In this assignment, I will be undertaking an analysis of how the curriculum, planning and teaching I use on the B-Tec National Diploma affect the progress my learners.
Over the past 6 months, I have been teaching first year B-Tec National Diploma students at Norton College. This is a full time course comprising of 2 years study. The course consists of 18 units in total, each unit aims to develop particular skills and increase knowledge of design in general. Students are expected to use a range of learning methods including practical assignments, discussion, written work, presentations and critiques. My subject specialism is Graphic Design. This has enabled me to join a team of teachers who deliver the B-Tec curriculum. After briefing in a project to the group, I deliver activities aimed at guiding learners through the stages of a project and fulfilling the Learning Outcomes.
The Learners Needs and Characteristics - and Their Implications for Learning
All the students in my class are in their first year of college. Many are still adjusting to the differences between school and college, this can be evident in their lack of initiative and focus at times. This hinders their progress, as they don’t pursue the experimentation and personal journey that the course aims to achieve. They are expecting to receive behaviourist, school type teaching where instructions are dictated to them. For me to take on this role purely because it is what they expect, I feel would be a mistake. “Behaviourism is a theory of learning, focusing on observable behaviours and discounting any mental activity. Learning is defined simply as the acquisition of new behaviour.” (Pritchard 2005 pp7) The nature of any design course is to develop and progress skills which are individual to that person. Taking on a behaviourist role would result in me dictating what should be done and how it should be done, thus, everyone would be designing the way I design and not using their own knowledge and experiences to complete projects. Although I am reluctant to take on a behaviourist role when delivering projects, sometimes I must take on a disciplinary role. Because they are not told to work in silence as they may often have been told at school, they assume it is fine to ignore the work and talk about the latest social aspects of their lives. I understand that at 16 years old, they have busy lives outside college and I expect this to happen. I encourage a friendly, relaxed environment and feel it is a good thing that the group are friends. However, some students take advantage and see the work as being secondary to their conversations. This results in low productivity and a lack of motivation because they are not exploring the possibilities of work given. “Students talking about what they did last night, what they are going to do tonight, the latest gossip, and so on. Sometimes it is even about the topic of the session where multiple conversations develop between small groups of students sitting together. This is one of the perils of grouping them around small tables, and it is the variant I most commonly suffer from. It is a problem because the students are excluding themselves from the main theme of the session, and they may be distracting their colleagues.”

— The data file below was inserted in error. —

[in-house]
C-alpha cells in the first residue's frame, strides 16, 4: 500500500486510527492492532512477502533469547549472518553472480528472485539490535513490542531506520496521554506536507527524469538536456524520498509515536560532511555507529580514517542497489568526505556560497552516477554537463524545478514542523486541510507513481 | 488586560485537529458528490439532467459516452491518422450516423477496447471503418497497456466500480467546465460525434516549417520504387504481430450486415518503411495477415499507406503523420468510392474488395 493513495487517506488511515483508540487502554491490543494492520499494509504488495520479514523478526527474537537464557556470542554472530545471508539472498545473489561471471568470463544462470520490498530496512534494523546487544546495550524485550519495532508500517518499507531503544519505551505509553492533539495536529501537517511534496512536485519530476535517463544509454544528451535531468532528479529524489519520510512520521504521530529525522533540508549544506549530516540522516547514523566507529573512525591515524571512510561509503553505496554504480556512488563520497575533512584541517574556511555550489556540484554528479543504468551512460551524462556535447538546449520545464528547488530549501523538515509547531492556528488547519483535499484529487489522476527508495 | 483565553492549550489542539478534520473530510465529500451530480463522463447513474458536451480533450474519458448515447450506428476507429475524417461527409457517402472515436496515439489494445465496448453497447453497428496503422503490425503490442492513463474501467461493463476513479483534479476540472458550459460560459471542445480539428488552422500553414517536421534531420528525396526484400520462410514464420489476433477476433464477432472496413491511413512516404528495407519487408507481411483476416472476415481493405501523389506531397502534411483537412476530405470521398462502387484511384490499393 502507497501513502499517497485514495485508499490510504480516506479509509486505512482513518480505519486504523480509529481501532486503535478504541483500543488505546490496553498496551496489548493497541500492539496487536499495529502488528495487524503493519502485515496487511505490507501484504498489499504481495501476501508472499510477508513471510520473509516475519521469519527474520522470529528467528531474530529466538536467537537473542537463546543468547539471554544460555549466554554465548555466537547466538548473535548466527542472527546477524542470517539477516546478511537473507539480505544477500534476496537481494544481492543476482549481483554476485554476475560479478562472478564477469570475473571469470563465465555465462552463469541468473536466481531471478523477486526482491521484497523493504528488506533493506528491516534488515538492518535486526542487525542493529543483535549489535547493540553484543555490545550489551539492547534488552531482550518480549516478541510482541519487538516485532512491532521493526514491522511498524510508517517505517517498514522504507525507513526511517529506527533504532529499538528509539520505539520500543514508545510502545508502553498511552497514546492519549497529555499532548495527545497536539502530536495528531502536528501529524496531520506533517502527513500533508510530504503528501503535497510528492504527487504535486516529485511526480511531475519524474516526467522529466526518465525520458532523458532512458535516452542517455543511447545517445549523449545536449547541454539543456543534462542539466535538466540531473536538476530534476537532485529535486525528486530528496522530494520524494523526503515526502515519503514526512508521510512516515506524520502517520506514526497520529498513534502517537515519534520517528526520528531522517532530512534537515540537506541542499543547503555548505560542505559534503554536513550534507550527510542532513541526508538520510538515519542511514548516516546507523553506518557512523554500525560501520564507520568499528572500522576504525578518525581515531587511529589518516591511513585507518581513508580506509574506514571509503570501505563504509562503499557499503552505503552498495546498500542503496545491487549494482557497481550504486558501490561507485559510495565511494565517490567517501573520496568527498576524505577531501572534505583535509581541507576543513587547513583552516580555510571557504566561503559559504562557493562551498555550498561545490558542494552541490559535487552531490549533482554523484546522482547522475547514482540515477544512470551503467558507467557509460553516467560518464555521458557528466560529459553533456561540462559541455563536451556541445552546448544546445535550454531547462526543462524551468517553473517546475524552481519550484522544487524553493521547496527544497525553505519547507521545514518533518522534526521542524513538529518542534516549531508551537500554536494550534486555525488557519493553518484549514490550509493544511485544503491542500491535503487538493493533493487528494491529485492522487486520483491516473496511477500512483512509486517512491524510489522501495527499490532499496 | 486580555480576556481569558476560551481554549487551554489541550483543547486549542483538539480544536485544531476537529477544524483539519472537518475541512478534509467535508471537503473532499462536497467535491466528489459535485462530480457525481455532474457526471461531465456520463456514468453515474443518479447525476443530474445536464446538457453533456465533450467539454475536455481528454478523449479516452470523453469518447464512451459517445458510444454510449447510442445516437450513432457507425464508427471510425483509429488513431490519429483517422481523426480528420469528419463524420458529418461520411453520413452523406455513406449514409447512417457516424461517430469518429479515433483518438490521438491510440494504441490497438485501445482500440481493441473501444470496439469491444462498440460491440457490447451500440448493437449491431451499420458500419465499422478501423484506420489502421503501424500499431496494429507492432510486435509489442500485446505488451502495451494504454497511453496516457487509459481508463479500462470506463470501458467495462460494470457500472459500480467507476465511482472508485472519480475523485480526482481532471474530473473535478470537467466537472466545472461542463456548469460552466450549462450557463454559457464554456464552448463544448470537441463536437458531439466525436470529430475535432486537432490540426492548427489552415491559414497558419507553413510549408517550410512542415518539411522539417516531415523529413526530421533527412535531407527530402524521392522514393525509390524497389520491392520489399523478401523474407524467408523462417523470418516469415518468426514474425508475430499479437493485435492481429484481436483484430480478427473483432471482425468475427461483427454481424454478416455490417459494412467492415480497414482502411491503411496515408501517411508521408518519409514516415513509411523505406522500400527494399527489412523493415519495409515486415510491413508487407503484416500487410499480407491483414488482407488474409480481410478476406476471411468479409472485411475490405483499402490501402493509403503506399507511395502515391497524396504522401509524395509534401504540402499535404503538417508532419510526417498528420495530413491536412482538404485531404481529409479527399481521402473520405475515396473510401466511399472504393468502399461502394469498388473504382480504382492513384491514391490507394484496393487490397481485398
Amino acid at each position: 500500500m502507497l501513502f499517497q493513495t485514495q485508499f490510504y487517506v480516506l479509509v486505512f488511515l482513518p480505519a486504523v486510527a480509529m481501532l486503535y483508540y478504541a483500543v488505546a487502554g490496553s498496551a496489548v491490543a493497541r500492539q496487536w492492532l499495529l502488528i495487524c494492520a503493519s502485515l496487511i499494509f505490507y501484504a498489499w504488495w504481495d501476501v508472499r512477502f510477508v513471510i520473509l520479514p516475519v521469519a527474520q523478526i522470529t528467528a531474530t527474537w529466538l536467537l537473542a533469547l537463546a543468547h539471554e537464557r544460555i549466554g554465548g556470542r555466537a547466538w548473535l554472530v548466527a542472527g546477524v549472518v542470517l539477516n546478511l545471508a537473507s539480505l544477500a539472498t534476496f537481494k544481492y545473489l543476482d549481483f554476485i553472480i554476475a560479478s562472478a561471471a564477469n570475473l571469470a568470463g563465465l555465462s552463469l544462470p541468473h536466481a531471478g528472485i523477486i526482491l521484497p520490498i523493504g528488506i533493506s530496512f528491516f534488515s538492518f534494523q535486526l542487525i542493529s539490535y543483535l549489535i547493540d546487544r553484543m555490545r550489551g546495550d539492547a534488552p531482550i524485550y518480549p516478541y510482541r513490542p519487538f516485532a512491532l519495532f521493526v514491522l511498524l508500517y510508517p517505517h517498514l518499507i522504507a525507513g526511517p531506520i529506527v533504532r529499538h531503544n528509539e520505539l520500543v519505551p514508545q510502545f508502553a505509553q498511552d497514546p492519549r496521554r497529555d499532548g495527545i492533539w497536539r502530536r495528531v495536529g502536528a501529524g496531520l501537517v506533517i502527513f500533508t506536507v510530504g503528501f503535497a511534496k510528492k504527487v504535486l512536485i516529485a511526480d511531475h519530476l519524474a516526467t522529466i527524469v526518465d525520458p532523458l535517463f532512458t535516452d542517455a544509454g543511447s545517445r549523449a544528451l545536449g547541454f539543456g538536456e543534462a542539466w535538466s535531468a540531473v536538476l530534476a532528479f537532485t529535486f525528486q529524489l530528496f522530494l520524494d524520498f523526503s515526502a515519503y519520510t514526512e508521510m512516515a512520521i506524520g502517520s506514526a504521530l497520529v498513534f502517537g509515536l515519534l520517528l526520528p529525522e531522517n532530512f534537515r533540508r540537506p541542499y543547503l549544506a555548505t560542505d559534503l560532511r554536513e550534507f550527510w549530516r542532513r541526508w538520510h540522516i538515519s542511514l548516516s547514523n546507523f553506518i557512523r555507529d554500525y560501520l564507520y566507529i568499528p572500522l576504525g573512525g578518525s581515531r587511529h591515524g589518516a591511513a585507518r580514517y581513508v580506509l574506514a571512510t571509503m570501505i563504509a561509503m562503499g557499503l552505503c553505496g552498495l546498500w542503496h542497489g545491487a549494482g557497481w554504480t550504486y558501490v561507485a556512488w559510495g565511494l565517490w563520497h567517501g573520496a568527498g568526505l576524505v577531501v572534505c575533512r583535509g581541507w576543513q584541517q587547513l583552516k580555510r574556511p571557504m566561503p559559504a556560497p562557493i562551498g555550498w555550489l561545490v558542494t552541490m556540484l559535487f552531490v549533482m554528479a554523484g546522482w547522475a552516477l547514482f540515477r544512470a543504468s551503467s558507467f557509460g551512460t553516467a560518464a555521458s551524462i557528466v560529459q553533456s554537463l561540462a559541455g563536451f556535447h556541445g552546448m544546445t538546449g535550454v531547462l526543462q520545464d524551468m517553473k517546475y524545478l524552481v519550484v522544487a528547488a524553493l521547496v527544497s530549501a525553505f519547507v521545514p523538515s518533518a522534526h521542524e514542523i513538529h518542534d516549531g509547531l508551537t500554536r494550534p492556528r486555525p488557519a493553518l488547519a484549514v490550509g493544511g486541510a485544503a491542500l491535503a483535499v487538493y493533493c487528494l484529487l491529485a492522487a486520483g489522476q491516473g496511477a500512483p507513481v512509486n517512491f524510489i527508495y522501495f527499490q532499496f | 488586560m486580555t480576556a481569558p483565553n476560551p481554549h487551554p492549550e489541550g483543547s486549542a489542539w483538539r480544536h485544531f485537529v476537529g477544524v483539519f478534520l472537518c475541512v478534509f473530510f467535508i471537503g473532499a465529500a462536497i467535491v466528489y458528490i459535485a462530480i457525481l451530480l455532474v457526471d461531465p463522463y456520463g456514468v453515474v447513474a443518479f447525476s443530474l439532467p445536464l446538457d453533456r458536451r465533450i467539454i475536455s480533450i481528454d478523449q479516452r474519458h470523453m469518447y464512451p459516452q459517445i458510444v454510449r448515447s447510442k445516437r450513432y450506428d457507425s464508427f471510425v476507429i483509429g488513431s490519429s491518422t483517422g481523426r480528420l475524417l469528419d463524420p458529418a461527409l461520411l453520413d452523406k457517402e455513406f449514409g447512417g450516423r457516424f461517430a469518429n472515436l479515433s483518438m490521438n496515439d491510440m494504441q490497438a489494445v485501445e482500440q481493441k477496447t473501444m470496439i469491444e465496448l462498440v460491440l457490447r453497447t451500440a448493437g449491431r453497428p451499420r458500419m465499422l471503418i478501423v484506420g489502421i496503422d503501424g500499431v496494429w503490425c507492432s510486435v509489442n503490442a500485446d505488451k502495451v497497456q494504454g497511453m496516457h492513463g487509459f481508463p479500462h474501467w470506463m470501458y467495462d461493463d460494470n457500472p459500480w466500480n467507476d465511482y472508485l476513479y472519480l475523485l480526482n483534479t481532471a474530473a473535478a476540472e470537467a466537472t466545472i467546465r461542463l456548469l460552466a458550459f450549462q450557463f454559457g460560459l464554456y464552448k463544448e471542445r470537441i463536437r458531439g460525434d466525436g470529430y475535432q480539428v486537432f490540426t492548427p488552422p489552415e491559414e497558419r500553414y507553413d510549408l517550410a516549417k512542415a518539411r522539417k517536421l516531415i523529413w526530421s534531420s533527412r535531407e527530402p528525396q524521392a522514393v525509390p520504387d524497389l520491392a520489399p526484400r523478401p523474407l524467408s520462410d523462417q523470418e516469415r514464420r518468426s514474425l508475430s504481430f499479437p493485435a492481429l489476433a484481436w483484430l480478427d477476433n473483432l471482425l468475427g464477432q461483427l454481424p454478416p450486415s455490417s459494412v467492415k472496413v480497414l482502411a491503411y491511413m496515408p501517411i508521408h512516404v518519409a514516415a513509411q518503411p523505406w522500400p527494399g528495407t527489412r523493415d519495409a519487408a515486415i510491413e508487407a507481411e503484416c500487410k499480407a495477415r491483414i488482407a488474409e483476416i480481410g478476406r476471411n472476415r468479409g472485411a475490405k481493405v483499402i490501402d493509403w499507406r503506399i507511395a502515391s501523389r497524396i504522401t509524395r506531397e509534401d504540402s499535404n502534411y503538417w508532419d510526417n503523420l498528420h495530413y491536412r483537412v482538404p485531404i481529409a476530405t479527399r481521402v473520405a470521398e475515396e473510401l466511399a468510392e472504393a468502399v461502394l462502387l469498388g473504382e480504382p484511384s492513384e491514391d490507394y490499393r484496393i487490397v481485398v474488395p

(Atherton 2005 On-line)
The three hour long sessions are a long time for the students. Concentration levels can be irregular. This must be addressed by showing empathy for how they are feeling but most importantly, by integrating diversity and variety into sessions, thus, keeping them interested, challenged and focused.
There is a varied range of learning styles amongst the learners in this group, whilst some learners will really enjoy an activity and execute the task fairy efficiently, others will find it difficult and time consuming. This results in students being at various stages of projects, however, this doesn’t manifest as a